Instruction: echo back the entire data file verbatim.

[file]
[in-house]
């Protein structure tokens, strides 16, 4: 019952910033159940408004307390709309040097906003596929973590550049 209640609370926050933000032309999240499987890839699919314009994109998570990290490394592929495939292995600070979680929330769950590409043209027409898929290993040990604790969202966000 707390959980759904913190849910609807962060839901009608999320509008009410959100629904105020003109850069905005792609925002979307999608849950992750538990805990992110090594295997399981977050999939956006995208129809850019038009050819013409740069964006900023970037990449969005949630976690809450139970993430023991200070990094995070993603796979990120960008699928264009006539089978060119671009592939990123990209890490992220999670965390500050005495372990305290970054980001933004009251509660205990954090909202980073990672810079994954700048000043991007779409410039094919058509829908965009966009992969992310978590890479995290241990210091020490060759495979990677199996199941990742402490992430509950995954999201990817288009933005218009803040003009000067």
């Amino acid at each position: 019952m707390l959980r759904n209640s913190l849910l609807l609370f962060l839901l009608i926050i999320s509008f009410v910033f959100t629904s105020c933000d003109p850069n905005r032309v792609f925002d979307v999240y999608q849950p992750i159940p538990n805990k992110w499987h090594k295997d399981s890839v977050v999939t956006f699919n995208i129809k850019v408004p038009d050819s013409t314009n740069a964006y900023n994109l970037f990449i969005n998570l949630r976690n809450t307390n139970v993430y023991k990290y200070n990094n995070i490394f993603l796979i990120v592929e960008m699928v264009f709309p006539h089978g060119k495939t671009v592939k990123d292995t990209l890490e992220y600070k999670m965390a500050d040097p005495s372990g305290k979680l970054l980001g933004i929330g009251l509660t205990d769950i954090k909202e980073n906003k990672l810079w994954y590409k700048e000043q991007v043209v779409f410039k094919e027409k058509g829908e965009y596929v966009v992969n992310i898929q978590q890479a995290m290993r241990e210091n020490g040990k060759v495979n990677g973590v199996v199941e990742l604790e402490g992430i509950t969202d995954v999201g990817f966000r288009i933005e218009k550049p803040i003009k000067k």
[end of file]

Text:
[in-house]
């Protein structure tokens, strides 16, 4: 019952910033159940408004307390709309040097906003596929973590550049 209640609370926050933000032309999240499987890839699919314009994109998570990290490394592929495939292995600070979680929330769950590409043209027409898929290993040990604790969202966000 707390959980759904913190849910609807962060839901009608999320509008009410959100629904105020003109850069905005792609925002979307999608849950992750538990805990992110090594295997399981977050999939956006995208129809850019038009050819013409740069964006900023970037990449969005949630976690809450139970993430023991200070990094995070993603796979990120960008699928264009006539089978060119671009592939990123990209890490992220999670965390500050005495372990305290970054980001933004009251509660205990954090909202980073990672810079994954700048000043991007779409410039094919058509829908965009966009992969992310978590890479995290241990210091020490060759495979990677199996199941990742402490992430509950995954999201990817288009933005218009803040003009000067």
């Amino acid at each position: 019952m707390l959980r759904n209640s913190l849910l609807l609370f962060l839901l009608i926050i999320s509008f009410v910033f959100t629904s105020c933000d003109p850069n905005r032309v792609f925002d979307v999240y999608q849950p992750i159940p538990n805990k992110w499987h090594k295997d399981s890839v977050v999939t956006f699919n995208i129809k850019v408004p038009d050819s013409t314009n740069a964006y900023n994109l970037f990449i969005n998570l949630r976690n809450t307390n139970v993430y023991k990290y200070n990094n995070i490394f993603l796979i990120v592929e960008m699928v264009f709309p006539h089978g060119k495939t671009v592939k990123d292995t990209l890490e992220y600070k999670m965390a500050d040097p005495s372990g305290k979680l970054l980001g933004i929330g009251l509660t205990d769950i954090k909202e980073n906003k990672l810079w994954y590409k700048e000043q991007v043209v779409f410039k094919e027409k058509g829908e965009y596929v966009v992969n992310i898929q978590q890479a995290m290993r241990e210091n020490g040990k060759v495979n990677g973590v199996v199941e990742l604790e402490g992430i509950t969202d995954v999201g990817f966000r288009i933005e218009k550049p803040i003009k000067k």